The Chinese New year – the Year of the Horse!   2 comments

I had the wonderful fortune (no cookie pun intended) of visiting the University of Nottingham this Sunday, for their celebration of the Chinese New Year – which is the year of the Horse by the way.

We parked up in the University grounds nice and early yesterday afternoon and ambled down to the University lake where a stage had been set up. I say ‘we’ as one of my ‘photography course’ students was with me. It had been her that had dropped me a text asking if I wanted to go. I’d been unaware previously that the University was holding the event, I later discovers that they have a University in China! The University’s strong links with China resulted in an invitation to become the first foreign university to establish an independent campus, under new legislation passed in China in 2003. The campus is located in Ningbo, a historic city on China’s eastern coast close to Shanghai. You can find out more here:

Anyhoo… the stage was set for an entertaining evening and we smuggled ourselves down at the front of it, quite literally. When the show open at 4:30pm there were only a few people looking on, but by the time the light had faded and the Dragon entered (is that the right way around?) it had swelled and would eventually become more than a thousand strong. So, armed with just a humble 50mm f1.8 lens and no flash we clicked away at the Chinese feast set before our eyes.

I hope you enjoy the pictures:


Chinese New Year little fan girls

The talented spinners demonstrating varying degrees of concentration – my focus was on the cherub center stage who had mastered the art whilst staring out at the growing crowd.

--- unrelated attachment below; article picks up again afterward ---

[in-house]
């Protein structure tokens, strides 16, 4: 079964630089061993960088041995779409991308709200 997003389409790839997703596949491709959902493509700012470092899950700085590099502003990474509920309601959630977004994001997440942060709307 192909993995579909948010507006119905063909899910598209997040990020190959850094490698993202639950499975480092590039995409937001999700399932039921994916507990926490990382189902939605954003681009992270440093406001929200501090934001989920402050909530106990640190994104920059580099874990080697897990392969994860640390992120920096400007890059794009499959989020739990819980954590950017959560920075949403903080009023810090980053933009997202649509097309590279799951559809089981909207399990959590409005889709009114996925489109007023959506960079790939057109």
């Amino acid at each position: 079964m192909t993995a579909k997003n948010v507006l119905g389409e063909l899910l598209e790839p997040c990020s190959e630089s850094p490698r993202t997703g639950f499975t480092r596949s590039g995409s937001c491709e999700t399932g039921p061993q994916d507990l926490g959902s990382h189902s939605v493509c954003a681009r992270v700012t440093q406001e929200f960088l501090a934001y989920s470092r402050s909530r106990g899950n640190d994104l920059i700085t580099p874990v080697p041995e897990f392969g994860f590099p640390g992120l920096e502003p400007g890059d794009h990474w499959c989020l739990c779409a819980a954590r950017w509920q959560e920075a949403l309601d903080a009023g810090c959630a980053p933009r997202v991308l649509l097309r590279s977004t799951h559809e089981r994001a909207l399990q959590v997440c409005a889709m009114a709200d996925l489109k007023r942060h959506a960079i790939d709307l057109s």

Chinese New Year Dragon

Enter the Dragon (see, I got that in there in the end) and people banging and bashing instruments.

The Dragon Dance originated in China during the Han Dynasty(180-230AD) as part of the farming culture. The Dragon is an amphibian, able to move on land, able to fly in the sky and able to swim in the sea. As the dragon gives people a feeling of great respect, it is often called the Sacred Dragon. The emperors of ancient China considered themselves as the dragon. The Dragon is also the emblem of Imperial Authority. The appearance of dragon is frightening but it has a benevolent disposition. It symbolises supernatural power, goodness, fertility, vigilance and dignity. Although the dragon looks so fierce, it resembles various animals such as the horns of a stag, the head of a camel, the ears of a cow, the eyes of a rabbit and the scales of a carp.


Chinese New Year Dragon roars

Good dental care is taught in all Dragon universities.


Chinese New Year Dragon sits

Our friendly Dragon takes a breather!


Chinese New Year Cloth fan girl

Peek-a-boo! We were treated to a beautiful display of fan dancing from a beautiful practitioner of the art.